By Maya Rhodan / Raleigh, N.C.
Updated: September 17, 2018 1:53 PM ET | Originally published: September 13, 2018

As Hurricane Florence hurdled towards the East Coast, its final destination remains uncertain, but North Carolinians who appear to be in the storm’s path were taking few chances.

As it approached dry land, the storm itself appeared to weaken from a catastrophic Category 4 to Category 2, but it is still expected bring soaring storm surges, devastating winds, and torrential rain when it reaches the shores of the Carolinas late Thursday.

“We are on the wrong side of this storm where most of the damage is done,” North Carolina Gov. Roy Cooper said at a Wednesday briefing on the storm. “Don’t risk your life riding out a monster.”

By that evening, it appeared many in the state had taken heed.

Early this week, North Carolina activated its Emergency Operations Center, where hundreds of state, local and federal officials are stationed in order to prepare for and, soon, respond to the storm.

At least 461 schools across the state were either shut down or closing early on Thursday, according to local TV station WRAL, and many were being used as emergency shelters during the storm. State parks and museums across the region closed, while prisoners in state and county jails were moved out of the storm’s path and given a free phone call to family. Gas stations reported seeing three to four times their normal amount of business, which contributed to temporary shortages in some areas.

Read More: Hurricane Florence Has Experts Worried

Images of boarded up windows and empty beaches flashed across cable news throughout the day. Shoppers piled carts high with bottled water and picked through what was left on barebones shelves in a Northwestern Raleigh Walmart — loaves of dark pumpernickel bread, pimento-cheese flavored Lays chips— as they gathered last minute supplies. One woman, on the hunt for a flashlight, settled for two battery-operated candles.

Duke Energy, which says 1 to 3 million customers could experience power outages because of Florence, moved power restoration crews from other states including Indiana, Ohio, Kentucky and Florida to the region with hopes of addressing any power outages that occur as soon as possible. By the time the storm hits, Duke will have over 20,000 people on the ground to help.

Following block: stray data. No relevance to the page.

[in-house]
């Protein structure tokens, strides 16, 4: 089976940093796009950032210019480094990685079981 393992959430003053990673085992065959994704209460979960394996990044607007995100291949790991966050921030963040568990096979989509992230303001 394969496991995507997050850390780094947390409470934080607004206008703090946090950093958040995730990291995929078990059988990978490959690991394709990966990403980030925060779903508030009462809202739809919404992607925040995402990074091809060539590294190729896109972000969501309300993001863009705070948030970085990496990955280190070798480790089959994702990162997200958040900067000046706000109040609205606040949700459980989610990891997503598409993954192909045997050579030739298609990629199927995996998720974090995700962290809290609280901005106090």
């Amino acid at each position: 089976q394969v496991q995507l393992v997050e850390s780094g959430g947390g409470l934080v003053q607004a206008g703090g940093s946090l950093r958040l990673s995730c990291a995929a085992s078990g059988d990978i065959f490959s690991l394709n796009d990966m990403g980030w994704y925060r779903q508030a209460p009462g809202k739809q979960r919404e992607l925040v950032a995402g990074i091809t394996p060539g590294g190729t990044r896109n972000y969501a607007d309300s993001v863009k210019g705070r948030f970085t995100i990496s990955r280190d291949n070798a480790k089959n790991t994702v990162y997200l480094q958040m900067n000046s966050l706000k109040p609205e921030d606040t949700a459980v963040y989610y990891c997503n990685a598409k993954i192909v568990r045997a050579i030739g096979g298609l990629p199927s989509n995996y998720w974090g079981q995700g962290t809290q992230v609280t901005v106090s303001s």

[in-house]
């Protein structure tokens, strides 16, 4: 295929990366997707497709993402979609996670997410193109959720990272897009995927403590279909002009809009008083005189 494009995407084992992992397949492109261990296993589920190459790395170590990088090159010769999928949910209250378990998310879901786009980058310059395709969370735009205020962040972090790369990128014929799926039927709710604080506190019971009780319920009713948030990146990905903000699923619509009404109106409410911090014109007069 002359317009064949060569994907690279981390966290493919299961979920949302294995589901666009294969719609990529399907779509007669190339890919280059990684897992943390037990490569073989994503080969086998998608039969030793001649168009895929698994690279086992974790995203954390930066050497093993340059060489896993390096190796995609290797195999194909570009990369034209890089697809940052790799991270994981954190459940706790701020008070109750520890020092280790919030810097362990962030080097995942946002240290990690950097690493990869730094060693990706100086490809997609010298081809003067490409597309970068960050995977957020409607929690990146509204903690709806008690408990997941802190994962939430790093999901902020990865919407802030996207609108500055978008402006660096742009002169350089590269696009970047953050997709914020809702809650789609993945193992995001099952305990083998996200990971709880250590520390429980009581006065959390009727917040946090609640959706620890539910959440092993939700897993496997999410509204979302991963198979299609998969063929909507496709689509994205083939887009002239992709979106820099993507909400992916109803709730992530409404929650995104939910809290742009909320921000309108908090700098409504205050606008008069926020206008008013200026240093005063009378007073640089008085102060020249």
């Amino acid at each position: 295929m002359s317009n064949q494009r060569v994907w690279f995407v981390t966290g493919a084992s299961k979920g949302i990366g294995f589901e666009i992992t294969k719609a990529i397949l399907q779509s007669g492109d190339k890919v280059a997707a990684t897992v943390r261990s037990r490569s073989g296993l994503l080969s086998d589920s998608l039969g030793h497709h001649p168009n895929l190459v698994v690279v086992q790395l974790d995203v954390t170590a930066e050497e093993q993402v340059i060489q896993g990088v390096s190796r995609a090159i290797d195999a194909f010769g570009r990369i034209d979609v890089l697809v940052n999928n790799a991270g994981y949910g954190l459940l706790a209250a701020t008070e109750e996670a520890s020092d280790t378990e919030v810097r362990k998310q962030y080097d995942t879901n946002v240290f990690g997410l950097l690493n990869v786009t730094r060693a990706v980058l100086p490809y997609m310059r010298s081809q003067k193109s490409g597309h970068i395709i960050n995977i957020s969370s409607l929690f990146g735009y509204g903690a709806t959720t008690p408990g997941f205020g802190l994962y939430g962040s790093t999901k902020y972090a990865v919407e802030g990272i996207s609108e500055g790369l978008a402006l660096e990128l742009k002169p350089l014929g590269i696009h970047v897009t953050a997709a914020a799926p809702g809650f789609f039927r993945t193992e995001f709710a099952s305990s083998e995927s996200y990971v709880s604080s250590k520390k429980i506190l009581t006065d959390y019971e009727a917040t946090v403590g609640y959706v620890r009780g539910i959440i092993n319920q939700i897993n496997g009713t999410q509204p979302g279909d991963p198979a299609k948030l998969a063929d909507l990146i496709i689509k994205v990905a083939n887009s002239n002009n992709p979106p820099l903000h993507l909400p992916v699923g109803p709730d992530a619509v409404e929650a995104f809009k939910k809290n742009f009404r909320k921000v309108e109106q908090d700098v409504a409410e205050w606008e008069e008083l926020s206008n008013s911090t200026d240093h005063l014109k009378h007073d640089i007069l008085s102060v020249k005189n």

With the storm’s fierce wind and rain threatening many of the state’s cash crops, farmers were working around the clock to harvest as much corn and tobacco as they could. Livestock, including the hogs that make up the state’s massive pork industry, have been moved to higher ground and some animals have “gone into the market to lessen the probability of them being in harm’s way,” said Agriculture Commissioner Steve Troxler.

“The preparation has been done and now it’s up to mother nature as to what happens,” he said.

Throughout the day on Wednesday evacuees from low-lying and coastal regions, which at risk for both the projected 13-foot storm surge and possible floods, began filtering into Wake County high school gymnasiums that were being used as emergency shelters.

At around noon, Quentia Felton, 39, of Morehead City arrived at Southeast Raleigh High School with her mom, three children, fraternal twin sister and her sister’s two kids. “We’ve never had to evacuate,” said the lifelong North Carolinian. “But this one — phew — it ain’t playing.”

Lemuel Sloan of Jacksonville, says he rode out Hurricane Hazel in 1954 from a flat-bottomed ship just outside of Puerto Rico while he was serving in the Marine Corps. But at 84-years-old, he’s riding out Hurricane Florence at Knightdale High School with his 16-year-old dog, Precious, and other family.

George Brown of Morehead City said he got stuck in six hour traffic as he drove from his home to Knightdale, where he sought shelter. Before Tuesday, he’d been debating whether or not he would stay in the coastal area ahead of the storm, but ultimately decided to flee after receiving an automated emergency call at around 8 a.m. on Tuesday.

“I already had a little hurricane bag ready to go. That was one of the first things I learned when I moved down here,” says Brown.

The staff at the two Wake County evacuation centers TIME visited was made up of county employees who volunteered their time to help out their fellow citizens. The shelters provide food, water, places to bathe and sleep, as well as medical assistance for those who need it. The Knightdale center, as well as one stationed at Southeastern Raleigh Magnet High School, also had a room for pets.

On Wednesday capacity at the two shelters was somewhat limited because school was still in session. But with schools closing on Thursday and Friday, the shelters should have more room to house evacuees.

Mark Ericksen of Frisco blamed his reliance on an oxygen machine on 50-plus years of smoking. When he packed up the 20-pound brown paper bag he left town with, he says, he remembered to bring his nebulizer, toiletries, and a change of clothes, but left behind his blood pressure medication. But, he says, the medical staff at the school was helping him secure more pills.

“I was very apprehensive,” he said. “I’ve been through 12 storms on the Outer Banks and I never left my house and I was thinking this [shelter] was going to be a nightmare. But, I was wrong.”


Correction Sept. 17

The original version of this story misstated the first name of Quentia Felton. It is Quentia, not Quentin.

Write to Maya Rhodan at maya.rhodan@time.com.

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